Meta Programs – All-Or-Nothing Thinking

... or something?

… or something?

Do you start sentences with “always” or “never” as the second word? That is what is called ‘all-or-nothing’ thinking or generalising. If you happen to think like that you are most likely rarely (or never?) happy with what you have achieved and are highly critical of yourself and others.

Is this me?

If you think in extremes, with no grey areas or middle ground, either like someone or hate them, exercise seven times a week or not at all, then you are very likely an ‘all-or-nothing’ thinker. Once you start listening you will find yourself saying words like “always”, “never” and “totally”. Example could be: “My boss never listens to me” or “I always get stuck in traffic.

So what is the problem?

If you are working in a profession where perfectionism is crucial, like for an accountant, then this kind of thinking is an advantage. If however you are not able to give yourself a break, you will most likely magnify the stressors in your life and make them seem bigger than they are. This can lead to overwhelm and stress-related illnesses such as high blood pressure etc.

Seeing shades of grey

Sometimes it makes sense to focus on seeing the ‘in-between’. For example in relationships, when one partner disappoints the other or has an affair, it is an advantage to look at the situation with more shades than just black and white.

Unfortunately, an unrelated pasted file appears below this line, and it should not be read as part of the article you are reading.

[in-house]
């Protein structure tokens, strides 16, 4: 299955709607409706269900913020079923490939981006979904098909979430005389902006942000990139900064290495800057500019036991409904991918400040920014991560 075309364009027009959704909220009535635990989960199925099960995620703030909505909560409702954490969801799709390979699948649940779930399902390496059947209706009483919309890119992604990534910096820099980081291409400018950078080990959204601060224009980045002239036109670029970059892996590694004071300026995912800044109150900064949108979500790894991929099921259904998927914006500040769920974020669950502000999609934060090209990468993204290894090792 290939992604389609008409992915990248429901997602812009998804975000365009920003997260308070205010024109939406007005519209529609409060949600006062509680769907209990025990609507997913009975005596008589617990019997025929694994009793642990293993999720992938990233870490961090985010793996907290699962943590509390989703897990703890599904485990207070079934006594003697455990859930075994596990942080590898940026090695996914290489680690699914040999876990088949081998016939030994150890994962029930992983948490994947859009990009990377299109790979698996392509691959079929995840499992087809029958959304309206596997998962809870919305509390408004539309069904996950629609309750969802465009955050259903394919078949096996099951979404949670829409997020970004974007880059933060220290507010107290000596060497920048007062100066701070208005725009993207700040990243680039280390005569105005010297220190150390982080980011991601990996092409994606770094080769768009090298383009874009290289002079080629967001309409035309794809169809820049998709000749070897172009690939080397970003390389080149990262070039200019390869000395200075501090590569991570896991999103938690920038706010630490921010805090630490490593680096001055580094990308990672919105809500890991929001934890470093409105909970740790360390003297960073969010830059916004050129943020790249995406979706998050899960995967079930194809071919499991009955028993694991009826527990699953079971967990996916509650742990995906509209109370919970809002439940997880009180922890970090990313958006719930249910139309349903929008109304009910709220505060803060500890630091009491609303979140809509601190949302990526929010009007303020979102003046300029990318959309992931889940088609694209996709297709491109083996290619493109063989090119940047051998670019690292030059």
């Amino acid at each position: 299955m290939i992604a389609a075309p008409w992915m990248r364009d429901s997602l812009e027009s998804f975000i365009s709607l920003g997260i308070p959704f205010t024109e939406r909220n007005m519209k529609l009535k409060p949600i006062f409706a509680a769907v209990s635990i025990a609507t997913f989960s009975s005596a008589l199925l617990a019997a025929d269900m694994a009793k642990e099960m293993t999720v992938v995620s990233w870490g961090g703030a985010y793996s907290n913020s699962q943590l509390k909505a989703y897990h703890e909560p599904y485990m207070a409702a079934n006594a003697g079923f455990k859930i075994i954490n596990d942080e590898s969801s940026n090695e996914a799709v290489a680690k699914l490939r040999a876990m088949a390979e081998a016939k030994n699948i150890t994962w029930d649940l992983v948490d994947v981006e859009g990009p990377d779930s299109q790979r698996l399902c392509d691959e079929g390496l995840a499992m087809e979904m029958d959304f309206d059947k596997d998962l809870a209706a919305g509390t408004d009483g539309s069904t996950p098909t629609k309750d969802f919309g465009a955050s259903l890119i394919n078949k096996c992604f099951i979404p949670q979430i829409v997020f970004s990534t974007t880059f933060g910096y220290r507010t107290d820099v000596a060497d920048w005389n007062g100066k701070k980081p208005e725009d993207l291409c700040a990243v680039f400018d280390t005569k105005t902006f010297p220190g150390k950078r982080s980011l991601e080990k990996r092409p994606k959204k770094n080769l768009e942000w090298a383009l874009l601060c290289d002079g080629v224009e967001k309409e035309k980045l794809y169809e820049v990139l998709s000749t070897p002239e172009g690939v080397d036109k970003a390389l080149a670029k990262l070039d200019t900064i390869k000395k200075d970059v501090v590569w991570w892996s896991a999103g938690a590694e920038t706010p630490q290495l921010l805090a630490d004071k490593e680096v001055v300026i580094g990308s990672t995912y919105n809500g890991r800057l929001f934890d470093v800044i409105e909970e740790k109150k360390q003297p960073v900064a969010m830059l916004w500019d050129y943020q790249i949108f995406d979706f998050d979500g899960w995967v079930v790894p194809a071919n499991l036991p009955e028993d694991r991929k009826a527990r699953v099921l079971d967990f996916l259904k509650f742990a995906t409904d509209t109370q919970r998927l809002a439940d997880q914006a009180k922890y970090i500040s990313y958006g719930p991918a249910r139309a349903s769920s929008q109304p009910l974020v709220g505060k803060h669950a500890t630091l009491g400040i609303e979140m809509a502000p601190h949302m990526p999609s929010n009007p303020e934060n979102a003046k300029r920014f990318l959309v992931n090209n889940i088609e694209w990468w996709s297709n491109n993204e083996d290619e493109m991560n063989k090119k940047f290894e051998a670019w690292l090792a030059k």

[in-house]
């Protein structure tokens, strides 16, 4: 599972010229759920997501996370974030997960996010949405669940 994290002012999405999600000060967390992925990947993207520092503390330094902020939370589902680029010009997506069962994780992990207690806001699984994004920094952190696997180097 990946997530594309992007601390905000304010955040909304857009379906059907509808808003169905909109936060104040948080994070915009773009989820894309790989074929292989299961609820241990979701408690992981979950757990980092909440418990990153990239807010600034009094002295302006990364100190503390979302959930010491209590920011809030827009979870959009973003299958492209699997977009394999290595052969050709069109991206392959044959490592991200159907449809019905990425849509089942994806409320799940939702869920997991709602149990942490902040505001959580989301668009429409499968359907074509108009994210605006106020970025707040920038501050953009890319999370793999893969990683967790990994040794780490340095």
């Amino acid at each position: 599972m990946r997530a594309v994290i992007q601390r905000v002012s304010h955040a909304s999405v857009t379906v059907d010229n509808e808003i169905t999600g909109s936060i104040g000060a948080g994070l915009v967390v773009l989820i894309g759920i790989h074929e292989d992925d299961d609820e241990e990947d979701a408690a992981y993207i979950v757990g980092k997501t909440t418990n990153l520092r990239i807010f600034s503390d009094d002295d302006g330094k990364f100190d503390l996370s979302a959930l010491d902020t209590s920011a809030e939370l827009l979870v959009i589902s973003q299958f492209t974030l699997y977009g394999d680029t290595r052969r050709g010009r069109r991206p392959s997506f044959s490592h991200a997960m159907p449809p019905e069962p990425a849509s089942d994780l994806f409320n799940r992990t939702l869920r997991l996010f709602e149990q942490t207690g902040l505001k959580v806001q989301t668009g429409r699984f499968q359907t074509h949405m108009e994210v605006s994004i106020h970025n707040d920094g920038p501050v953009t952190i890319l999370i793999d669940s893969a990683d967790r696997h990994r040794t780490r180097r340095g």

Behavioural flexibility

The aim with meta programs is to first know oneself and our natural tendencies. Then and if it is beneficial, we want to learn to become more flexible with them so we have a choice of how we act as opposed to re-act in our predominant ways.

I remember working with a couple, where the husband cheated on his wife who was naturally an ‘all-or-nothing’ thinker. Through our work together she came to a point where she was able to change her natural way of reacting. Rather than chucking him out of the house she chose to have relationship coaching and address the underlying issues in their marriage. This saved their relationship and allowed them to stay together as a family with their two boys.

How to get out of this thinking pattern?

Ask yourself: “always?” or “never?” depending on what you are thinking or saying. Question whether there was ever a time when this was not like that. There are not many aspect in human reality that are absolute, except if your thinking makes them like that.


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